Sword Art Online / Sword Art Online II / Sword Art Online: Alicization

3 out of 5

Directed: Tomohiko Itō (SAO, SAO II), Manabu Ono (Alicization)

(Yeah, these are separate shows, but I still just view them as seasons, and so review them together, as I did with Durarara!! and DRRx2!!)

SAO and SAO II ebb and flow by their cours: starting out addictive, with killer premises and a fun cast, frequently thrilling fight sequences, and plenty of can’t-wait-for-it cliffhangers.  There’s some rather frustrating fan service that ruins the spell, but every now and then a thoughtful line from lead Kirito or one of his associates will suggest that maybe we’re going to delve into issues beyond the actiony scope of plot…  When the second cours start, though, you trash any thought of that: the killer premises are swapped out for stake-less, wish-fulfillment ones, and the fan service ratchets up while the show still puts on a straight, serious face, making it that much more obnoxious.

Alicization is an appreciated course correction to this bifurcation, staying on one track for its whole run and keeping that slobbering, male gaze tamped down to favor two male leads – Kirito and Eugeno – instead, but the world in which its story takes place is also more grounded and thus lends itself to something of a mundane pace and feel throughout, thanks to non-adventurous (and sometimes clumsy) writing.  It’s enjoyable as linked to the ongoing SAO universe, but probably wouldn’t stand out on its own.

Sword Art Online is the name of the virtual reality MMORPG Kirito – and many others – get “stuck” in in SAO’s first cour, as the developer has hacked their VR units to essentially kill them should they try to exit the game prematurely, with death in the online world also doing the same in reality.  This is a cute way into a seinen, but it’s also an intriguing hook: SAO dabbles in familiar RPG elements as our lead goes solo – most join up into groups – to work his way up a central tower and beat the game, while also lightly dabbling in the psychological effects of having to “live” in the virtual world, and wondering what would cause the dev to have done this, and what’s going on in the real world…

It’s so intriguing that it’s baffling why they skip past a tone of floors of the tower and come to a conclusion partway through the season, with cour two switching to another game (ALfheim Online) and lusting after fairies.  There’s a real world threat attempted here as well, but it’s lacking in the all-encompassing feel of SAO, and Kirito begins to act more like a typical can’t-see-the-forest-for-the-trees dullard hero type than the more calculating rogue of SAO.  Also, let’s have some brother / sister fan service as well.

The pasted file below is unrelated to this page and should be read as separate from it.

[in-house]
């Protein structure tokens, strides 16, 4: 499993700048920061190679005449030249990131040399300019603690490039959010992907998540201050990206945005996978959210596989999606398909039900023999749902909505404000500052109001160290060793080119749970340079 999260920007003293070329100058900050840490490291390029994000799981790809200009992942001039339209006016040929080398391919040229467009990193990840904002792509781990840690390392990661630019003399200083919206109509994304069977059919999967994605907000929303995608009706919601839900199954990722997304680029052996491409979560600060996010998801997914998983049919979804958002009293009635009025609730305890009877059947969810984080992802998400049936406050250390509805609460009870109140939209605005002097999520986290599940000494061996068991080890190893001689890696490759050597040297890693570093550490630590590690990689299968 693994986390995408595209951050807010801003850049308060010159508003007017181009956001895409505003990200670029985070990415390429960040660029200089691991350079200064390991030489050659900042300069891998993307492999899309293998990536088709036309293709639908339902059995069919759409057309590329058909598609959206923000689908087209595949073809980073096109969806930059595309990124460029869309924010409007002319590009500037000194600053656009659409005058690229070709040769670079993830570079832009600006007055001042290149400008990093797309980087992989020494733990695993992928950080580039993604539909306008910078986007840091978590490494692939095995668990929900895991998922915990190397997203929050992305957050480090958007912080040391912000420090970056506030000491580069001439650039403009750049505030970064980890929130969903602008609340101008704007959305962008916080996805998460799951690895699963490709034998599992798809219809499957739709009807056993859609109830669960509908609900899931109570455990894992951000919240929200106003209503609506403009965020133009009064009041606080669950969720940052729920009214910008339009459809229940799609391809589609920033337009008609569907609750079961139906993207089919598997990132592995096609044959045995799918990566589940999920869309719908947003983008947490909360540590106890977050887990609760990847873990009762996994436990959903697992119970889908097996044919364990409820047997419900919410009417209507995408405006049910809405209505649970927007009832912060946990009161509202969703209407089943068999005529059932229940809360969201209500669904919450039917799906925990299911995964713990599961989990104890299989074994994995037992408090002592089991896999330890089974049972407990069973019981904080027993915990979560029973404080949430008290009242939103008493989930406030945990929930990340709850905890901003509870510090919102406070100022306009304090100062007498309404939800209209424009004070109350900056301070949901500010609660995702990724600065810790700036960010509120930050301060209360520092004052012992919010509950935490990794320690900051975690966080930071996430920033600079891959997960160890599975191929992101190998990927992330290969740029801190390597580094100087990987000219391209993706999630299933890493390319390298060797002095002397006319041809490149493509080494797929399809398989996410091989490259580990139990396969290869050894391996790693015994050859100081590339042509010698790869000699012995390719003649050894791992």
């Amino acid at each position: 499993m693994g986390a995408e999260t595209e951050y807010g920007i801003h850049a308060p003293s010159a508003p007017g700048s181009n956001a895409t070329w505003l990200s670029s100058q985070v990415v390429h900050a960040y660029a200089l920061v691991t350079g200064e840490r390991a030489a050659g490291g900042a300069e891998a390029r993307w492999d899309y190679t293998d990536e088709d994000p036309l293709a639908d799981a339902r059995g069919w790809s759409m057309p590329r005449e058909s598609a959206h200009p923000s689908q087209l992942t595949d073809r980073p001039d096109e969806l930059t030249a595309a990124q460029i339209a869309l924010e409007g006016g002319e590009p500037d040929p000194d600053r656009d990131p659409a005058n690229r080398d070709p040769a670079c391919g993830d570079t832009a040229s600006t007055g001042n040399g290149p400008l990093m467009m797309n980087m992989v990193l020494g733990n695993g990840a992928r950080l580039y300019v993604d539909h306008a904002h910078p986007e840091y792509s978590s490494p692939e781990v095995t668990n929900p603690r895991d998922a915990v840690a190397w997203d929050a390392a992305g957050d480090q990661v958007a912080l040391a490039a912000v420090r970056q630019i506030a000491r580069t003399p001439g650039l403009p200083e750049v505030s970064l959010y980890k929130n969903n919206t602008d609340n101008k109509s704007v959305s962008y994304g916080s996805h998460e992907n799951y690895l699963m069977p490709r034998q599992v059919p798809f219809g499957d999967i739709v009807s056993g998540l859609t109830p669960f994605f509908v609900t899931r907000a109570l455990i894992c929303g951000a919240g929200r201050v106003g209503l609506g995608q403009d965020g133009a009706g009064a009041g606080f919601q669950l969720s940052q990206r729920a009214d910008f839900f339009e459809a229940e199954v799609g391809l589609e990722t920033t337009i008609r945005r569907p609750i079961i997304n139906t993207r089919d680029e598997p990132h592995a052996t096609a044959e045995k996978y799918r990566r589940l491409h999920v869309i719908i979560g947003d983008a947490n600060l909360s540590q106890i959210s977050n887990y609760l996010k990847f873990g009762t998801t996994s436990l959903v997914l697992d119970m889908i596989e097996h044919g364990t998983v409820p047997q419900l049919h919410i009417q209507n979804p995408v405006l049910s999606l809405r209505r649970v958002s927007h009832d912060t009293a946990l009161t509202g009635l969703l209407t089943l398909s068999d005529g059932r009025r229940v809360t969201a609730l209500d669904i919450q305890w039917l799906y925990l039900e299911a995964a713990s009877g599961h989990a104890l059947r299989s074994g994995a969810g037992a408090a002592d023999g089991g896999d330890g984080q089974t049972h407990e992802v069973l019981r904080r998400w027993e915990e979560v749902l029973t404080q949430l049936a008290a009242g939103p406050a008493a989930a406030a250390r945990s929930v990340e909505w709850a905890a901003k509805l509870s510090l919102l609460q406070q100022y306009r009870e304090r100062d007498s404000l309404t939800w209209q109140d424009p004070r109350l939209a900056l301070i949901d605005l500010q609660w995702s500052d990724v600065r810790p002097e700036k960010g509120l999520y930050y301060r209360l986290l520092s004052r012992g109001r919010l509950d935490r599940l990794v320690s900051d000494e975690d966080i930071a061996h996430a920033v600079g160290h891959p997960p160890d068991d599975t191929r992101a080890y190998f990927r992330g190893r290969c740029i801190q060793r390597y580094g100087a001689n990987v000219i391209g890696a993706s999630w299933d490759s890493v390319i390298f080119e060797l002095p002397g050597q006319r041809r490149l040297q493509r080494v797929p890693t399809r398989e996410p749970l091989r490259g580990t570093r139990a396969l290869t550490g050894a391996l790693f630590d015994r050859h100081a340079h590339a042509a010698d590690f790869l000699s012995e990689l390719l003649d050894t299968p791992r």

…Which results in the bikini filled ‘extra edition

Admittedly, SAO’s writers come to a relatively mature solution on this, clearing the slate for SAO II’s new MMORPG – Gun Gale Online.  Switching out the swords of SAO / ALO for guns, the first cour picks up some threads from season one to inject GGO with players who are wielding special weapons which kill the users in real life.  While this could be a viewed as a remixed version of the original arc, the new setting and characters revitalizes it and we’re back in business, hungrily demanding new episodes up until the tense conclusion.

Aaand then we repeat the second cour issue again, with some piddling RPG missions.  Less fan service, but a lingering question of why this stuff matters, despite further attempts to write in some heavier considerations on life in VR versus life in the real world.

Alicization then deposits Kirito into another virtual world, waiting out healing on some injuries he sustained.  There’s a girl in a tower to be rescued, essentially, and though there’s some intrigue as virtual Kirito can only half recall why he’s in this new world, the series is mostly straight up swords and knights fantasy, but lacking the embellishments of SAO’s / ALO’s / GGO’s worlds.  It’s a nice change of pace, and percolates into a moderately exciting back half, but while there’s a tie to the outside world, it seems too far away to matter.  So we’re just focusing on girl-in-tower, which is pretty basic.

Ebbs and flows.  The voice acting is quite good throughout, and A-1 should be commended for their fluid acting, relatable character work, and really well choreographed and exciting action.  It’s been an uneven ride, but even at its worst, there’s the sense that something exciting is probably around the corner… and so far, that has proven true.  So I’m on board for whatever world Kirito wants to drag me to next.